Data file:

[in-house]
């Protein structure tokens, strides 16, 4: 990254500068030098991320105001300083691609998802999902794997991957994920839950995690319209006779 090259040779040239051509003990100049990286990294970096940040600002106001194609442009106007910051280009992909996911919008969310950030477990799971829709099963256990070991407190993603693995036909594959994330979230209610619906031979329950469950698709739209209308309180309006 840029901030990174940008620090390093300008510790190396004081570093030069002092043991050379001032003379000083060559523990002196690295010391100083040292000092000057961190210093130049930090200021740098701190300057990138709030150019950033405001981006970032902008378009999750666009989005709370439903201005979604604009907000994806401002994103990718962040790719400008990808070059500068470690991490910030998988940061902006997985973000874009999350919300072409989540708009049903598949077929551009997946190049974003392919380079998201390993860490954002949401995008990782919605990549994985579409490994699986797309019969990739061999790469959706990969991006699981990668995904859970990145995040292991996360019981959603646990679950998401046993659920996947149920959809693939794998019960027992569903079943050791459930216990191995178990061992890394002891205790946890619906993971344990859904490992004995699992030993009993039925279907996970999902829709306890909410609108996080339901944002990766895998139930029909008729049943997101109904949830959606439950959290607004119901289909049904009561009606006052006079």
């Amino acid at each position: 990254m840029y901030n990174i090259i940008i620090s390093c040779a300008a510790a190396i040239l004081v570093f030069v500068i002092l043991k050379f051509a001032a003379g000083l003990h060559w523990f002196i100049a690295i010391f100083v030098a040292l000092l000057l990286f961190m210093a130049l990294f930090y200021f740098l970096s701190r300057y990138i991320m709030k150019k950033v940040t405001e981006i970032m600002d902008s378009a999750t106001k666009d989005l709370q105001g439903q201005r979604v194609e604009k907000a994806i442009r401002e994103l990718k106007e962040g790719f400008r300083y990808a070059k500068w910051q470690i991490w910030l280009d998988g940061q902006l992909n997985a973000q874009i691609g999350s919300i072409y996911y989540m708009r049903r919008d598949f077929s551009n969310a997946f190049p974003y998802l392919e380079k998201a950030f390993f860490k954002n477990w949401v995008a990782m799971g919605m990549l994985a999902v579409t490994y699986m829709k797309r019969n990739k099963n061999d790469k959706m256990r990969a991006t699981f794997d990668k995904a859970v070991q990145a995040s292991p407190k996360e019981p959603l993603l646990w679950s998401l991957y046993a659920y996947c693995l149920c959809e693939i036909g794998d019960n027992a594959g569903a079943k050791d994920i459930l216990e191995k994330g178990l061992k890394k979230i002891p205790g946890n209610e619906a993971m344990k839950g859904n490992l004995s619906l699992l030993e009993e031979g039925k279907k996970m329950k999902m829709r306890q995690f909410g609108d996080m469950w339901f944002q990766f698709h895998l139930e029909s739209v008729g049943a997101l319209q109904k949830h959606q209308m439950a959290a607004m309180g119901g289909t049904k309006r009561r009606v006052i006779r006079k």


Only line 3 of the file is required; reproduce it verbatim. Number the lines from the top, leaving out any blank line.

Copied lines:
């Amino acid at each position: 990254m840029y901030n990174i090259i940008i620090s390093c040779a300008a510790a190396i040239l004081v570093f030069v500068i002092l043991k050379f051509a001032a003379g000083l003990h060559w523990f002196i100049a690295i010391f100083v030098a040292l000092l000057l990286f961190m210093a130049l990294f930090y200021f740098l970096s701190r300057y990138i991320m709030k150019k950033v940040t405001e981006i970032m600002d902008s378009a999750t106001k666009d989005l709370q105001g439903q201005r979604v194609e604009k907000a994806i442009r401002e994103l990718k106007e962040g790719f400008r300083y990808a070059k500068w910051q470690i991490w910030l280009d998988g940061q902006l992909n997985a973000q874009i691609g999350s919300i072409y996911y989540m708009r049903r919008d598949f077929s551009n969310a997946f190049p974003y998802l392919e380079k998201a950030f390993f860490k954002n477990w949401v995008a990782m799971g919605m990549l994985a999902v579409t490994y699986m829709k797309r019969n990739k099963n061999d790469k959706m256990r990969a991006t699981f794997d990668k995904a859970v070991q990145a995040s292991p407190k996360e019981p959603l993603l646990w679950s998401l991957y046993a659920y996947c693995l149920c959809e693939i036909g794998d019960n027992a594959g569903a079943k050791d994920i459930l216990e191995k994330g178990l061992k890394k979230i002891p205790g946890n209610e619906a993971m344990k839950g859904n490992l004995s619906l699992l030993e009993e031979g039925k279907k996970m329950k999902m829709r306890q995690f909410g609108d996080m469950w339901f944002q990766f698709h895998l139930e029909s739209v008729g049943a997101l319209q109904k949830h959606q209308m439950a959290a607004m309180g119901g289909t049904k309006r009561r009606v006052i006779r006079k």